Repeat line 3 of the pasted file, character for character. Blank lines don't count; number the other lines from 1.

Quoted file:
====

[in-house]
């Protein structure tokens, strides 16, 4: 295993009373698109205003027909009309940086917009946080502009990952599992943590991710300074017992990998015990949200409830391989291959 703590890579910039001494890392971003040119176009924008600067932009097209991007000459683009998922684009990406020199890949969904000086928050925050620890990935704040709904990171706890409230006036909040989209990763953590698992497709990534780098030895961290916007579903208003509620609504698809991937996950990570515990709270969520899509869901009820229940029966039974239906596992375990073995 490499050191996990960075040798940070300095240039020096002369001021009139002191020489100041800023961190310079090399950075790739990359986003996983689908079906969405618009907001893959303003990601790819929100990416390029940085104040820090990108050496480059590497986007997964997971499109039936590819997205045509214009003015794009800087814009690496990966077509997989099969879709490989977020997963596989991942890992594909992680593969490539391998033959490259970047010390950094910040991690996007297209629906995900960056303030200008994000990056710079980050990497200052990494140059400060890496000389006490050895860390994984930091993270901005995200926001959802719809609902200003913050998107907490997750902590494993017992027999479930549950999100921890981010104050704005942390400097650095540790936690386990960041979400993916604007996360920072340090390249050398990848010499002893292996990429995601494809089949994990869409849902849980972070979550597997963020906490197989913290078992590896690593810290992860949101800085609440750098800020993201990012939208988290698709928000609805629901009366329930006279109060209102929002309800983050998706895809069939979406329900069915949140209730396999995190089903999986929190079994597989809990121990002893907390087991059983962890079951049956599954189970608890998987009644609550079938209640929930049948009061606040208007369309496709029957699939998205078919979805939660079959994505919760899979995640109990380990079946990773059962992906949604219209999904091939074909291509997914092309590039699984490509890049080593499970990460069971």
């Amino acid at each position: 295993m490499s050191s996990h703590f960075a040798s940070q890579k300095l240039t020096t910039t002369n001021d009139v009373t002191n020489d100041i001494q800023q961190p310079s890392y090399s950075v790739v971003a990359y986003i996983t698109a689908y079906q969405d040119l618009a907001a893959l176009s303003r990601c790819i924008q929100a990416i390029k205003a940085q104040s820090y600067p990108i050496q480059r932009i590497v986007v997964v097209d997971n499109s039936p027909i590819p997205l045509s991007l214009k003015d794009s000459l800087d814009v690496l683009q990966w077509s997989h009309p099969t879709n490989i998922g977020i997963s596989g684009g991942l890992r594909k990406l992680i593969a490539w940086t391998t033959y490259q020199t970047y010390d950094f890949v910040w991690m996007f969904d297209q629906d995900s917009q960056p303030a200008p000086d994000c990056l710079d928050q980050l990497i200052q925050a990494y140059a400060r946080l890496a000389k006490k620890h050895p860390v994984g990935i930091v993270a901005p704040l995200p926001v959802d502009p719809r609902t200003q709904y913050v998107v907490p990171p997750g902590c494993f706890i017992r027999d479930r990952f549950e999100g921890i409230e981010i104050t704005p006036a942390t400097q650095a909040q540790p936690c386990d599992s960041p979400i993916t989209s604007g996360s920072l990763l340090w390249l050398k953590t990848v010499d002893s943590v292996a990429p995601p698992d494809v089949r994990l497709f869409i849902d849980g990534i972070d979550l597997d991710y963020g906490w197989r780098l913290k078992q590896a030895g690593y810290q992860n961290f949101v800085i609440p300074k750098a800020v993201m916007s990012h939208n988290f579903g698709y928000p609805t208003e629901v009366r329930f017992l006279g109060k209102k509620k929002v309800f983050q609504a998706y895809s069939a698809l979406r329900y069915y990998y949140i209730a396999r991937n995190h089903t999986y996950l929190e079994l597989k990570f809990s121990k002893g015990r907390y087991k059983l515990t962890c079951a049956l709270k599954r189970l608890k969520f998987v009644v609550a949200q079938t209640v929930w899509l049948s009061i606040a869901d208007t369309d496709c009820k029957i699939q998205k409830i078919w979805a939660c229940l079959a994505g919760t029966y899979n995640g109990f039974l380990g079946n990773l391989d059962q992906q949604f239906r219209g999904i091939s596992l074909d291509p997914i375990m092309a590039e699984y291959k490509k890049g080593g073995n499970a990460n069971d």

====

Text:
């Amino acid at each position: 295993m490499s050191s996990h703590f960075a040798s940070q890579k300095l240039t020096t910039t002369n001021d009139v009373t002191n020489d100041i001494q800023q961190p310079s890392y090399s950075v790739v971003a990359y986003i996983t698109a689908y079906q969405d040119l618009a907001a893959l176009s303003r990601c790819i924008q929100a990416i390029k205003a940085q104040s820090y600067p990108i050496q480059r932009i590497v986007v997964v097209d997971n499109s039936p027909i590819p997205l045509s991007l214009k003015d794009s000459l800087d814009v690496l683009q990966w077509s997989h009309p099969t879709n490989i998922g977020i997963s596989g684009g991942l890992r594909k990406l992680i593969a490539w940086t391998t033959y490259q020199t970047y010390d950094f890949v910040w991690m996007f969904d297209q629906d995900s917009q960056p303030a200008p000086d994000c990056l710079d928050q980050l990497i200052q925050a990494y140059a400060r946080l890496a000389k006490k620890h050895p860390v994984g990935i930091v993270a901005p704040l995200p926001v959802d502009p719809r609902t200003q709904y913050v998107v907490p990171p997750g902590c494993f706890i017992r027999d479930r990952f549950e999100g921890i409230e981010i104050t704005p006036a942390t400097q650095a909040q540790p936690c386990d599992s960041p979400i993916t989209s604007g996360s920072l990763l340090w390249l050398k953590t990848v010499d002893s943590v292996a990429p995601p698992d494809v089949r994990l497709f869409i849902d849980g990534i972070d979550l597997d991710y963020g906490w197989r780098l913290k078992q590896a030895g690593y810290q992860n961290f949101v800085i609440p300074k750098a800020v993201m916007s990012h939208n988290f579903g698709y928000p609805t208003e629901v009366r329930f017992l006279g109060k209102k509620k929002v309800f983050q609504a998706y895809s069939a698809l979406r329900y069915y990998y949140i209730a396999r991937n995190h089903t999986y996950l929190e079994l597989k990570f809990s121990k002893g015990r907390y087991k059983l515990t962890c079951a049956l709270k599954r189970l608890k969520f998987v009644v609550a949200q079938t209640v929930w899509l049948s009061i606040a869901d208007t369309d496709c009820k029957i699939q998205k409830i078919w979805a939660c229940l079959a994505g919760t029966y899979n995640g109990f039974l380990g079946n990773l391989d059962q992906q949604f239906r219209g999904i091939s596992l074909d291509p997914i375990m092309a590039e699984y291959k490509k890049g080593g073995n499970a990460n069971d």